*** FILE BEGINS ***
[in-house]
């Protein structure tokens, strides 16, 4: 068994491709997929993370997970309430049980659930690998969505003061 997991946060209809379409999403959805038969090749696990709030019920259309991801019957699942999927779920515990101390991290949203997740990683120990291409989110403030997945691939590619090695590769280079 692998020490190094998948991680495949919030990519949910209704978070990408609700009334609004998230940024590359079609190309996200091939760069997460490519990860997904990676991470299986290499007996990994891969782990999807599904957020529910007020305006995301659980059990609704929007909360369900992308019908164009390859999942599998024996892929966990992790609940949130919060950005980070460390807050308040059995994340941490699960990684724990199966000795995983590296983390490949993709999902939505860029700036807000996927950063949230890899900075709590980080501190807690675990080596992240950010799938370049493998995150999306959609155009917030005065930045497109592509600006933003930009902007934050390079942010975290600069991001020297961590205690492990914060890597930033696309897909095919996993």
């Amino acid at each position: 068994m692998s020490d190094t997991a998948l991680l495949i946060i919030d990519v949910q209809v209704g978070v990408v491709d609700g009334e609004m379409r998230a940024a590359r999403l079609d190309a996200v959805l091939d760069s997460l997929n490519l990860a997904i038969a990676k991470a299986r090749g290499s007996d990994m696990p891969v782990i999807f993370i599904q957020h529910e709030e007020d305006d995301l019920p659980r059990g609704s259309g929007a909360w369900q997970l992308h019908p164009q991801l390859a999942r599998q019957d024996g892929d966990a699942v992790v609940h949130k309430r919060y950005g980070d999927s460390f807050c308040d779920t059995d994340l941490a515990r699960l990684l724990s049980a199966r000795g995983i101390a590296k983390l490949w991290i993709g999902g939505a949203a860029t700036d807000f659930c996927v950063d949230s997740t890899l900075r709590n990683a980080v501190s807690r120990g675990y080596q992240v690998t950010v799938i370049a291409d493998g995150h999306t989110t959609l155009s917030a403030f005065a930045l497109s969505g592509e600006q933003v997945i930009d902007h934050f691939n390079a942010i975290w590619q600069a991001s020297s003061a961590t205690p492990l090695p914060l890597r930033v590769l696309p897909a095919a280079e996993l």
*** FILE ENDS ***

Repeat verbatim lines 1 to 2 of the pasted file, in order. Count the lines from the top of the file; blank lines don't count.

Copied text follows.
[in-house]
């Protein structure tokens, strides 16, 4: 068994491709997929993370997970309430049980659930690998969505003061 997991946060209809379409999403959805038969090749696990709030019920259309991801019957699942999927779920515990101390991290949203997740990683120990291409989110403030997945691939590619090695590769280079 692998020490190094998948991680495949919030990519949910209704978070990408609700009334609004998230940024590359079609190309996200091939760069997460490519990860997904990676991470299986290499007996990994891969782990999807599904957020529910007020305006995301659980059990609704929007909360369900992308019908164009390859999942599998024996892929966990992790609940949130919060950005980070460390807050308040059995994340941490699960990684724990199966000795995983590296983390490949993709999902939505860029700036807000996927950063949230890899900075709590980080501190807690675990080596992240950010799938370049493998995150999306959609155009917030005065930045497109592509600006933003930009902007934050390079942010975290600069991001020297961590205690492990914060890597930033696309897909095919996993």